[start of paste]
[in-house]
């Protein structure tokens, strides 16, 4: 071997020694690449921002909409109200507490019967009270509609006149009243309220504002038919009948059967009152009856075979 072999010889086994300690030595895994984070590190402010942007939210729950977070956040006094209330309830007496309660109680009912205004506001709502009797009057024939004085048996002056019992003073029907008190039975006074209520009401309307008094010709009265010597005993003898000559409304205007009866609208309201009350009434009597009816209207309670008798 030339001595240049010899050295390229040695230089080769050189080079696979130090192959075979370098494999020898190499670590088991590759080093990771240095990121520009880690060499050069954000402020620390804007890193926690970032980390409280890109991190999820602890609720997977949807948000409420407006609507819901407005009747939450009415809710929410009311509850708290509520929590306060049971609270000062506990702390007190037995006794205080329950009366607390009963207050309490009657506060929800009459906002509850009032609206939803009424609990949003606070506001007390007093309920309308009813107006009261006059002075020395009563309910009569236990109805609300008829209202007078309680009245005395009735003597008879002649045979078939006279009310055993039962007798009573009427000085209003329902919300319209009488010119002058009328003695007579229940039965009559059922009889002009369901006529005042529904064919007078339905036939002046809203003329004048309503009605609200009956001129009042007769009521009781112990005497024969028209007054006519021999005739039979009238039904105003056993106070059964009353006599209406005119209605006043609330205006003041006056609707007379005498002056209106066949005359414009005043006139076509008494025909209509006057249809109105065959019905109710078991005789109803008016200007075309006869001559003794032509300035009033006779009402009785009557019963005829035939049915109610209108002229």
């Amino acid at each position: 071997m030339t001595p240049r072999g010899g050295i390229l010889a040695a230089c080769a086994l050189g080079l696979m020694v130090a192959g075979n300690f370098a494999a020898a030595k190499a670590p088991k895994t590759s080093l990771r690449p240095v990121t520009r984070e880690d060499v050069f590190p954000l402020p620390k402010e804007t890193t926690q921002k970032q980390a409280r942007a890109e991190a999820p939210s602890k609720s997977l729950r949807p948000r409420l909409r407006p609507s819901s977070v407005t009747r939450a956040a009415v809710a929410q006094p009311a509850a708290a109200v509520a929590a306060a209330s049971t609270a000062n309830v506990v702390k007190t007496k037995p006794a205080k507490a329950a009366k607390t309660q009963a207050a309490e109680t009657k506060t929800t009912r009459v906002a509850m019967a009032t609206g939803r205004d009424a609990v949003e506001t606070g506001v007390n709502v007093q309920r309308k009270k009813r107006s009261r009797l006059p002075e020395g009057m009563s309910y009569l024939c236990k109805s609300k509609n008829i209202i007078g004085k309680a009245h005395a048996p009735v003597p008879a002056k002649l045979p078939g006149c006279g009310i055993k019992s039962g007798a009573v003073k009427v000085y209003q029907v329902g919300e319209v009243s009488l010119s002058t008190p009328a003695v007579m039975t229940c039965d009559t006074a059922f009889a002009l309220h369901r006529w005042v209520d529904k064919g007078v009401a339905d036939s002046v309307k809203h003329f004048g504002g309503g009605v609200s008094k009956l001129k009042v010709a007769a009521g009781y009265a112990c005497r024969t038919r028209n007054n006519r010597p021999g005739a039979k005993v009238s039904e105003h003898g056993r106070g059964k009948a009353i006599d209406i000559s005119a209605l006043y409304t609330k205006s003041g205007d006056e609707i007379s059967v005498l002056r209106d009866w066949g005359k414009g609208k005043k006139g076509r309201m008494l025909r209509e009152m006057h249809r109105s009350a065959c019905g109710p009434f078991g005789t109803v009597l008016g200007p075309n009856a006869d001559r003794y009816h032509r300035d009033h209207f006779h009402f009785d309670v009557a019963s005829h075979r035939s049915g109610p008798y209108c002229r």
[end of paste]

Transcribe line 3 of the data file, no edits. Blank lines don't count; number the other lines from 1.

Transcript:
């Amino acid at each position: 071997m030339t001595p240049r072999g010899g050295i390229l010889a040695a230089c080769a086994l050189g080079l696979m020694v130090a192959g075979n300690f370098a494999a020898a030595k190499a670590p088991k895994t590759s080093l990771r690449p240095v990121t520009r984070e880690d060499v050069f590190p954000l402020p620390k402010e804007t890193t926690q921002k970032q980390a409280r942007a890109e991190a999820p939210s602890k609720s997977l729950r949807p948000r409420l909409r407006p609507s819901s977070v407005t009747r939450a956040a009415v809710a929410q006094p009311a509850a708290a109200v509520a929590a306060a209330s049971t609270a000062n309830v506990v702390k007190t007496k037995p006794a205080k507490a329950a009366k607390t309660q009963a207050a309490e109680t009657k506060t929800t009912r009459v906002a509850m019967a009032t609206g939803r205004d009424a609990v949003e506001t606070g506001v007390n709502v007093q309920r309308k009270k009813r107006s009261r009797l006059p002075e020395g009057m009563s309910y009569l024939c236990k109805s609300k509609n008829i209202i007078g004085k309680a009245h005395a048996p009735v003597p008879a002056k002649l045979p078939g006149c006279g009310i055993k019992s039962g007798a009573v003073k009427v000085y209003q029907v329902g919300e319209v009243s009488l010119s002058t008190p009328a003695v007579m039975t229940c039965d009559t006074a059922f009889a002009l309220h369901r006529w005042v209520d529904k064919g007078v009401a339905d036939s002046v309307k809203h003329f004048g504002g309503g009605v609200s008094k009956l001129k009042v010709a007769a009521g009781y009265a112990c005497r024969t038919r028209n007054n006519r010597p021999g005739a039979k005993v009238s039904e105003h003898g056993r106070g059964k009948a009353i006599d209406i000559s005119a209605l006043y409304t609330k205006s003041g205007d006056e609707i007379s059967v005498l002056r209106d009866w066949g005359k414009g609208k005043k006139g076509r309201m008494l025909r209509e009152m006057h249809r109105s009350a065959c019905g109710p009434f078991g005789t109803v009597l008016g200007p075309n009856a006869d001559r003794y009816h032509r300035d009033h209207f006779h009402f009785d309670v009557a019963s005829h075979r035939s049915g109610p008798y209108c002229r």